Gone But Truly Not Forgotten
Bonnie & Clyde live on in Texas-sized infamy
By Jennifer M. Aguilar
As the adage goes, “If it sounds too good to be true, it probably is.” But once in a while, history reveals a story too bizarre and unsettling to let Hollywood have all the credit. That is certainly the case when it comes to Bonnie and Clyde, two of Texas’ most notorious criminals, and in an even larger sense some of its most famous residents.
And while their story is hardly what would be described as “good” in the moral sense of the word, it is certainly one that has fascinated both moviegoers and history buffs for decades now. What many may not realize, though, is that theirs is a story penned largely in North Texas. Yes, Dallas is the city where the infamous pair met, but the duo left a trail of heartache, and at times admiration, throughout much of North Texas during their 1930s crime spree. So even though many of the buildings they visited, homes they hid in, and even banks they robbed have since been torn down in the near-century since they were killed, it is clear to see the infamous duo of Bonnie and Clyde has left an indelible mark across the Metroplex.
Though the pair had grown up and gallivanted all across Texas and the south, their trail was just starting to grow cold, decades after their deaths, when Warren Beatty brought renewed interest to both their story and small town, Texas. He did so by choosing to film the now legendary movie he directed, simply yet aptly called Bonnie and Clyde, in small towns like Lavon, Greenville and Pilot Point, the likes of which weren’t used to seeing A-list actors like Faye Dunaway, Gene Hackman, and of course Beatty himself.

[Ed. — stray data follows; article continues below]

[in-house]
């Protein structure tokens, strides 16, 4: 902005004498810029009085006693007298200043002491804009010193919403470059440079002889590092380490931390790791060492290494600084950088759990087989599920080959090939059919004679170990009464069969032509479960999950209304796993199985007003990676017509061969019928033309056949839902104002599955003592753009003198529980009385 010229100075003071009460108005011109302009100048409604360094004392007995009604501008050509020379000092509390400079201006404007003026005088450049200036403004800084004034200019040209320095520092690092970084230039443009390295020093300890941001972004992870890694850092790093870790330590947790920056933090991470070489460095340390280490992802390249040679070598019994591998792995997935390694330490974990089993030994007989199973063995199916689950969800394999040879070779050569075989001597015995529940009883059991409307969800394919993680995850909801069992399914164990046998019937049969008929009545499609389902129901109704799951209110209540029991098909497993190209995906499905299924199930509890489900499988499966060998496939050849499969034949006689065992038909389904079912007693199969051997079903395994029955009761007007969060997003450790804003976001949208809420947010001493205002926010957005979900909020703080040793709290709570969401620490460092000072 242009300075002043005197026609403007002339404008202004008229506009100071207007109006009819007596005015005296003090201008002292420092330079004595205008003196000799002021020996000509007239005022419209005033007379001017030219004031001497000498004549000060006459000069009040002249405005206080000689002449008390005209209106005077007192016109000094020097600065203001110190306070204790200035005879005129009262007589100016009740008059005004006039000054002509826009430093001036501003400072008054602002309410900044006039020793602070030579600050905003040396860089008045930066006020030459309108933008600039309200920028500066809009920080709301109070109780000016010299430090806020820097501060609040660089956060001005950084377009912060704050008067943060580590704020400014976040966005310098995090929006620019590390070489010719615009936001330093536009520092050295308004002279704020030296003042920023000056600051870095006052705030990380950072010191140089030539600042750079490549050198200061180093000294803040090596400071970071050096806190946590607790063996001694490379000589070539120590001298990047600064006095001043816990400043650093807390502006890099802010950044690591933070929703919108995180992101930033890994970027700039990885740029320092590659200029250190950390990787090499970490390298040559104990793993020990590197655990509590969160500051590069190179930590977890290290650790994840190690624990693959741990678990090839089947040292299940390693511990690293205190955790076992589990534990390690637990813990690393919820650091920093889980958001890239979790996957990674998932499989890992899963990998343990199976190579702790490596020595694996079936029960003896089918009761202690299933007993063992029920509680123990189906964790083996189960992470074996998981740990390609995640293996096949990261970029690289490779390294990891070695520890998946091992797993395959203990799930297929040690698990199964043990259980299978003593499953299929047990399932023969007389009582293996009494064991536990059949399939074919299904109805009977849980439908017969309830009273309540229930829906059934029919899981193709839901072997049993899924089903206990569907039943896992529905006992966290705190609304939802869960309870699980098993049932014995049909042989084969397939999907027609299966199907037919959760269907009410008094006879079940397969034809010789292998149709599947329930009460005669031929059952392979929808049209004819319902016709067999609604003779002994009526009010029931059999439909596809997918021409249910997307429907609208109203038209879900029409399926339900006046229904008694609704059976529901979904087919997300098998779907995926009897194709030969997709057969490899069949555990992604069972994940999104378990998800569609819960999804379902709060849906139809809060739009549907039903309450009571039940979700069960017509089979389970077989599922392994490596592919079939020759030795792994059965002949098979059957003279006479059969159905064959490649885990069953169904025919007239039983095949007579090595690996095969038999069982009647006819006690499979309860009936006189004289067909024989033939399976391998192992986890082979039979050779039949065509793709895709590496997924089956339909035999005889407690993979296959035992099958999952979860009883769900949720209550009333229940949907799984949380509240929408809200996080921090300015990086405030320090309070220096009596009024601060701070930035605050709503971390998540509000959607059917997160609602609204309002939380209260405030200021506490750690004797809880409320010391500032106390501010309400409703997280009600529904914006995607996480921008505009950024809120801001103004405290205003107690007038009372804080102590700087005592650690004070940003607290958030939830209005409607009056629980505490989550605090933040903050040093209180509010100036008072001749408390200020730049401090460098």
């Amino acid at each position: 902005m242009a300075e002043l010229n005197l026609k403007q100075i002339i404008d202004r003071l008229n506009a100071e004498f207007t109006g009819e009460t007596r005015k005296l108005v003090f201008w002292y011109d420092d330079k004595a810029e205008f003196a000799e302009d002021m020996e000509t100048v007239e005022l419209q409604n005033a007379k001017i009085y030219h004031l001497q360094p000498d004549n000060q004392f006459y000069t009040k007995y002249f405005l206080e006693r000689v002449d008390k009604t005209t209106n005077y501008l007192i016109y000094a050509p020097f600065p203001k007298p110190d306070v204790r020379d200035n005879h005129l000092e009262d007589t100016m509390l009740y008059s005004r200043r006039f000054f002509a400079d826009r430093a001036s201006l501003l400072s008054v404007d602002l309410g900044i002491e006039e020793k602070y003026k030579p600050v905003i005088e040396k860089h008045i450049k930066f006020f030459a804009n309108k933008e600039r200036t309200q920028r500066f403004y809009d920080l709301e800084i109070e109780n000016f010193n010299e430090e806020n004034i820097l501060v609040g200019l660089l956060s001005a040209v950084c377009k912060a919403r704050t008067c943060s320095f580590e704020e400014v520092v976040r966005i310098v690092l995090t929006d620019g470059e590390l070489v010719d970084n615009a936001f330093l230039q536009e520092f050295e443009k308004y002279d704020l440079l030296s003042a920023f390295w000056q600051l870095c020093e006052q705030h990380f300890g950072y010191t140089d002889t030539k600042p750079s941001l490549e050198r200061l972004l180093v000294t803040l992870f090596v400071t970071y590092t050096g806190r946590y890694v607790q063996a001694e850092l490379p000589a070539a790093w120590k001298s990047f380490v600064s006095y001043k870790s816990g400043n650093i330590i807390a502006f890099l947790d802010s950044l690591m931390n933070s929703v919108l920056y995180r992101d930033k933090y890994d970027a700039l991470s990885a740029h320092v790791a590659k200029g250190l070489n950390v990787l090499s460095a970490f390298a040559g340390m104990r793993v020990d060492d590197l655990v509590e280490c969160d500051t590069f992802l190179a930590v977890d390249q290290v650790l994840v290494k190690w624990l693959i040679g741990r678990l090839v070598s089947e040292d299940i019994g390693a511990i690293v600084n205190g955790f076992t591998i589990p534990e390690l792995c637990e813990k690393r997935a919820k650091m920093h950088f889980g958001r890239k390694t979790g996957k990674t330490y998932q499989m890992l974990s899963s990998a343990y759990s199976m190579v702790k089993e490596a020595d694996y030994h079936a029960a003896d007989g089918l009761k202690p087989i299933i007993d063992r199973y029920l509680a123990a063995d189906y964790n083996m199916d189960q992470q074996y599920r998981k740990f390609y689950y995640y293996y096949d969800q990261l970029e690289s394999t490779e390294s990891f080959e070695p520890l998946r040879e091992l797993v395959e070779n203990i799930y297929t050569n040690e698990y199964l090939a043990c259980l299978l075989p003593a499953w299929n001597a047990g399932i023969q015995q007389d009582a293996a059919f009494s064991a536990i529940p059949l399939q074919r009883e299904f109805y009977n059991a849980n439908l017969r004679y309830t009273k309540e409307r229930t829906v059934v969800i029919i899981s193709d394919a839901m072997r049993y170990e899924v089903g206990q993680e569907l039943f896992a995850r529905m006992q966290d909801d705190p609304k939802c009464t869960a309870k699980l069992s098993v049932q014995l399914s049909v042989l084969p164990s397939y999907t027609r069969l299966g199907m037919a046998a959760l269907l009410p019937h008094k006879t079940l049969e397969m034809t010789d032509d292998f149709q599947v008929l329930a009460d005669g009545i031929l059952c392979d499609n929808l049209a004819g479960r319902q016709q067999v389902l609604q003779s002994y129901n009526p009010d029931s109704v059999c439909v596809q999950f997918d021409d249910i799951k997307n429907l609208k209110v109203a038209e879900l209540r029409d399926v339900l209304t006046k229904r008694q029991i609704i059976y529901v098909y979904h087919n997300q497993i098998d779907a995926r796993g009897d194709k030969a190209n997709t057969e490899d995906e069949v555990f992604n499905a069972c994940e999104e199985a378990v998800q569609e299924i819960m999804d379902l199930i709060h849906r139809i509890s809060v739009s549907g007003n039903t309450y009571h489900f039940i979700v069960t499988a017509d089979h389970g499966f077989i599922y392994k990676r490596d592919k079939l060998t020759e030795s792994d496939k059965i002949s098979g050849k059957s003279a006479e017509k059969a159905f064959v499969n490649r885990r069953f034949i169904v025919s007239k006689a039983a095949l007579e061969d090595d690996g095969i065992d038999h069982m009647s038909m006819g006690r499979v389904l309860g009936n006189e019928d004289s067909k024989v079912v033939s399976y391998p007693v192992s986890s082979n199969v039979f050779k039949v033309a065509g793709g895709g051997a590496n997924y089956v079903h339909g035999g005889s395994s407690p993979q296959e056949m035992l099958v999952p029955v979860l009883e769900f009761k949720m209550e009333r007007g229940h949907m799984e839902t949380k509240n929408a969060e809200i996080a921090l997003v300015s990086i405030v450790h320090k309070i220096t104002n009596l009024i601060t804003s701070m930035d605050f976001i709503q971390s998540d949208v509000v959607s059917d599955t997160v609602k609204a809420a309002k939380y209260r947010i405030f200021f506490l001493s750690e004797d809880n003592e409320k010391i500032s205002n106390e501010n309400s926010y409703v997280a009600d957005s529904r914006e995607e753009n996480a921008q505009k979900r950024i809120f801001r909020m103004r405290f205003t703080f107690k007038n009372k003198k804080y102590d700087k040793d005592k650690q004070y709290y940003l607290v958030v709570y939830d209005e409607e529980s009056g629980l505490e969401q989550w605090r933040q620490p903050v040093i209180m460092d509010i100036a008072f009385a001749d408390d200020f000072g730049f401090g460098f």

Though the 1967 film went on to win two Academy Awards and accolades for ushering in a new, more complex era for cinema, it was initially met with harsh criticism, including a pretty terrible review in The Dallas Morning News. And many of the complaints centered around the unprecedented violence depicted in its
closing scenes, and perhaps the notion that the entire film was glamorizing a couple that had left over a dozen dead victims in their wake.
Yet unlike some cinematic embellishments, the hard-to-watch finale of the film was drawn straight from real life, namely their bullet-ridden final moments in a stolen Ford (a car that was gifted by Beatty to a local wax museum, by the way, and one that still acts as a tourist attraction, though it now lives at a casino outside of Las Vegas).
In many ways the pair’s story is much like that car, incredibly marred by violence, and yet somehow revered all the same. Their entire legend centers around mixed emotions, as well.
Were they modern-day Robin Hoods for Depression-era farmers, many of whom had been displaced by the banks? That was how they were often portrayed in newspapers at the time, since they released many of their victims, and even sent them home with cash for their travels, in many cases.
Or, were they money-hungry psychopaths who found in one another an excuse to become increasingly violent? They certainly left a string of bodies and heartbroken family members in their wake.
Like so many stories, the truth behind the tales of Bonnie and Clyde probably lies somewhere in the middle. Yet in many ways at this point, over 80 years since their demise, the truth might not matter as much as the legend, itself.
That seems to be the consensus in North Texas, at least, as most cities are proud of their part in the Bonnie and Clyde story, both the truth and the fiction.
Still photographs from the filming give the tiny town of Lucas infamy even now. The October 20, 1966 issue of The Wylie News shows Wylie saddlemaker Billy Joe Rogers photographed with Beatty and Dunaway outside the Lavon Cafe. He played an extra in what is now viewed as the classic and game-changing film.